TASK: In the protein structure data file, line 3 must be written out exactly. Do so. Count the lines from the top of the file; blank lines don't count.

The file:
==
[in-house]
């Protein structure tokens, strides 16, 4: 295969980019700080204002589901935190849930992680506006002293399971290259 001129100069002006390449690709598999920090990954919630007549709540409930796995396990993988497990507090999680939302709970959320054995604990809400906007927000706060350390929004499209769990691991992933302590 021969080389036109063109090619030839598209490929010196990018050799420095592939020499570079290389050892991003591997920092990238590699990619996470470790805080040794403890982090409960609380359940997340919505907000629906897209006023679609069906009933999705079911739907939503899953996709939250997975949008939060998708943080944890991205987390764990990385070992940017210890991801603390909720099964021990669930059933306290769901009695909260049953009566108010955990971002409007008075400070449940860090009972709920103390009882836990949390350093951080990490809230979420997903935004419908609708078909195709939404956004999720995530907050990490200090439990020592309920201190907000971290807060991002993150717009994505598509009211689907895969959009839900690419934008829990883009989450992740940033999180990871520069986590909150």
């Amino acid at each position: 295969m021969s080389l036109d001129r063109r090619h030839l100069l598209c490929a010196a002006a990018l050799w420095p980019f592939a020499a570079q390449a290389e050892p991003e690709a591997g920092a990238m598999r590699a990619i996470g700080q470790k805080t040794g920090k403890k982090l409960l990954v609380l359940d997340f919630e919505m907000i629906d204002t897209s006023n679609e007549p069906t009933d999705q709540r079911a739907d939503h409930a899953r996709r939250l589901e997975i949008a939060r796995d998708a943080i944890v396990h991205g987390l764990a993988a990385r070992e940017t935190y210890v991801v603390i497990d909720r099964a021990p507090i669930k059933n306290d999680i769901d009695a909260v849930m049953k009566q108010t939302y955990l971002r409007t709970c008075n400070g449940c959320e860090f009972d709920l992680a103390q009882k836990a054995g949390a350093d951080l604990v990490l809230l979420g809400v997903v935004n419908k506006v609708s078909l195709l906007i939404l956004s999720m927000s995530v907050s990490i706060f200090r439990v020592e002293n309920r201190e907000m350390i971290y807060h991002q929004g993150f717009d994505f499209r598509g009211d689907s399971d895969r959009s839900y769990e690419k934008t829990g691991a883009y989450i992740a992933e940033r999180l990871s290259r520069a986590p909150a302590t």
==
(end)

């Amino acid at each position: 295969m021969s080389l036109d001129r063109r090619h030839l100069l598209c490929a010196a002006a990018l050799w420095p980019f592939a020499a570079q390449a290389e050892p991003e690709a591997g920092a990238m598999r590699a990619i996470g700080q470790k805080t040794g920090k403890k982090l409960l990954v609380l359940d997340f919630e919505m907000i629906d204002t897209s006023n679609e007549p069906t009933d999705q709540r079911a739907d939503h409930a899953r996709r939250l589901e997975i949008a939060r796995d998708a943080i944890v396990h991205g987390l764990a993988a990385r070992e940017t935190y210890v991801v603390i497990d909720r099964a021990p507090i669930k059933n306290d999680i769901d009695a909260v849930m049953k009566q108010t939302y955990l971002r409007t709970c008075n400070g449940c959320e860090f009972d709920l992680a103390q009882k836990a054995g949390a350093d951080l604990v990490l809230l979420g809400v997903v935004n419908k506006v609708s078909l195709l906007i939404l956004s999720m927000s995530v907050s990490i706060f200090r439990v020592e002293n309920r201190e907000m350390i971290y807060h991002q929004g993150f717009d994505f499209r598509g009211d689907s399971d895969r959009s839900y769990e690419k934008t829990g691991a883009y989450i992740a992933e940033r999180l990871s290259r520069a986590p909150a302590t």